How would you like to conserve water and save money at the same time? That is inevitably what happens when you conserve water anyway, but I’d like for you to think big picture here. Think dual flush kit! Okay… that’s merely a piece in the puzzle of the big picture.
A slight change in something you do several times a day (flushing a toilet) will do the trick.
How could that be?
What Is A Dual Flush Kit?
A dual flush kit is an aftermarket plumbing device that once installed on your old, two-piece toilet (pre-1994), gives you two flush options. One flush option uses a little bit of water (approx. 1.3 gpf) to flush liquids. The second option allows for a regular flush for solids with a slight reduction in water volume depending on the dual flush kit you install.
If you install (retrofit) a dual flush kit on your existing toilet at home you will save approximately $100 per year while conserving 30% – 50% of your water consumption, depending on your brand and type of toilet. That’s a pretty decent savings of $$$ and H2O. And to top it off, a dual flush kit will pay for itself within the first year of use… easily. It’s a win-win situation.
Water conservation was mentioned as one of seven hot topics for green home builders this year (and for the foreseeable future, as far as I’m concerned) as noted in the 7 Green Trends for 2010 article in EcoHome e-zine.
Preston Koerner, LEED Accredited Professional (AP) and founder of green building website Jetson Green, made note of one particular water-conserving product (Brondell’s Simple Flush) because it’s easy to install and the water savings potential.
Think Globally… Act Locally
That phrase sounds dated but it works in this case. I thought a dual flush kit sounded like a pretty simple way to conserve water use on a personal level, so I looked into Simple Flush and thought that it would be only fair to look into a few other brands to see how Brondell’s dual flush kit stacks up against the competition.
I’m 100% positive that there are many other dual flush kits being sold on the market today but I’ll concentrate on these four models.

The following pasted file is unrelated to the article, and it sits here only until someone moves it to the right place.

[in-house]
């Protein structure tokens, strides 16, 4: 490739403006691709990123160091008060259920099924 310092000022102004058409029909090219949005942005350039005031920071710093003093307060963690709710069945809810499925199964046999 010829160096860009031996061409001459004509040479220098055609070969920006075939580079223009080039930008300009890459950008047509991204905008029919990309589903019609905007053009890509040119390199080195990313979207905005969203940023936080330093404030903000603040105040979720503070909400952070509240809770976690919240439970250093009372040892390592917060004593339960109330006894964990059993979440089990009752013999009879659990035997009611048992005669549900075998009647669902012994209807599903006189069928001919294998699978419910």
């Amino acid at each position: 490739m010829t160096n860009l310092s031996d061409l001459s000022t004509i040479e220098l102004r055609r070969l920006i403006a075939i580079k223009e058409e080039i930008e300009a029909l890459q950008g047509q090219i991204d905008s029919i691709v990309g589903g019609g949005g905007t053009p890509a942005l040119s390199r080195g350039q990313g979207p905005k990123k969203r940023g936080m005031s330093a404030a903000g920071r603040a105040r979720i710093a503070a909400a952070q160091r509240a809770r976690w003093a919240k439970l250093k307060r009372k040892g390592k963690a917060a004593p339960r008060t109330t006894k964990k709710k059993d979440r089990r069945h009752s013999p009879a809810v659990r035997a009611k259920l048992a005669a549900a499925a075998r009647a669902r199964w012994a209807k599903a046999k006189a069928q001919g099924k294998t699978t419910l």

I’ll save a little time and tell you that all of these dual flush kits claim to conserve approximately 40% of the water you will use after installation and need to be installed on two-piece toilets. Think for a minute how much drinkable water we’re currently flushing down the toilet every day as a nation and how much could be saved. Here’s a video to illustrate just how much water we’re wasting:
See what I’m talking about?
Buy A Dual Flush Kit Or A WaterSense Labeled High-Efficiency Toilet (HET)?
So, you’ve got a couple of choices:
- Install either a dual flush kit in your current toilet(s), assuming they were made prior to 1994 and use a whopping 3.5 to 5+ gallons per flush (gpf).
- Or buy a WaterSense labeled high-efficiency toilet (HET) that uses a mere 1.3 gpf.
Note: There are all sorts of HET models listed including dual flush models.
We’ve got 2 toilets in our home that were made in 1987.
If I use the WaterSense water calculator to see how much water we could be saving in a year (4 persons in household) if we used WaterSense labeled toilets, it comes out to roughly 16,000 gallons in a year or about a hundred bucks. That’s a pretty convincing argument to make a switch to either a HET or retro-fitting your existing toilets with a dual flush kit!
Dual Flush Kit Cost vs HET
A dual flush kit will run you anywhere from $40 to $90 (including S&H), depending on which kit you purchase.
A dual flush toilet will cost anywhere from $300 to $500, plus installation.
You could probably find a HET for less than that, with the possibility of receiving a rebate from your local municipality. Check your city and/or county’s website for details. A new HET could offer you the same amount water conservation as a dual flush kit at, or around, the same cost as the kit, if you find a deal on a HET with a rebate.
Dual Flush Kit Comparisons
1. Brondell Simple Flush (formerly Perfect Flush)
- Cost: $79 plus S&H
- Fits nearly all residential flapper-type toilets with any size flapper, most ball-float fill valves. It’s not compatible with flapper-less flush valves or pressure assist systems. Most adaptable brand of the four models I mention here.
- It doesn’t matter where your handle is located.
- Sleek design.
- Maker states that it takes about 30 minute for a DIY installation.
And I would be remiss if I didn’t mention that the Simple Flush boasts some pretty hefty endorsements:
- Popular Science – 12 Must-Have Products
- Good Housekeeping – Top 10 VIP (Very Innovative Products) Product for 2010
- Yahoo Green – Top 10 Gifts to Save Money and the Planet
- Good Morning America
- Cost: $29.95 (1) or $99.50 (4) plus S&H.
- Developed by a LEED AP.
- Made In USA (Michigan).
- About 30 minutes to install.
- Does not fit toilets with handles on the corner or side. Handle must be on the front.
- Cost: $37.95 plus S&H.
- Made with recycled materials.
- Rigorously tested by IAPMO certification process to last at least 250,000 flushes.
- Fits toilets with handles on the angled corner, or sides (left or right).
- About 30 minutes to install.
- Cost: $39.99 plus S&H.
- About 1 hour to install.
- Toilet must have handle on left-front and toilet front must be flat – not rounded.
- About 1 hour to install.
- States will save approximately 27% of water vs. no installation. That’s not a good percentage, comparatively speaking.
I’ll leave you to decide which is best for you. I have my top 2 choices in mind.
More Great Resources:
photos courtesy Brondell
Writing a home building blog that chronicles new homes during different phases of construction from a consumers’ point-of-view is rather unique and loads of fun. Basically, my tips are a collection of checklists for what I think should (and should not) go into building a quality home. So let’s have fun seeing what’s new in the housing market these days!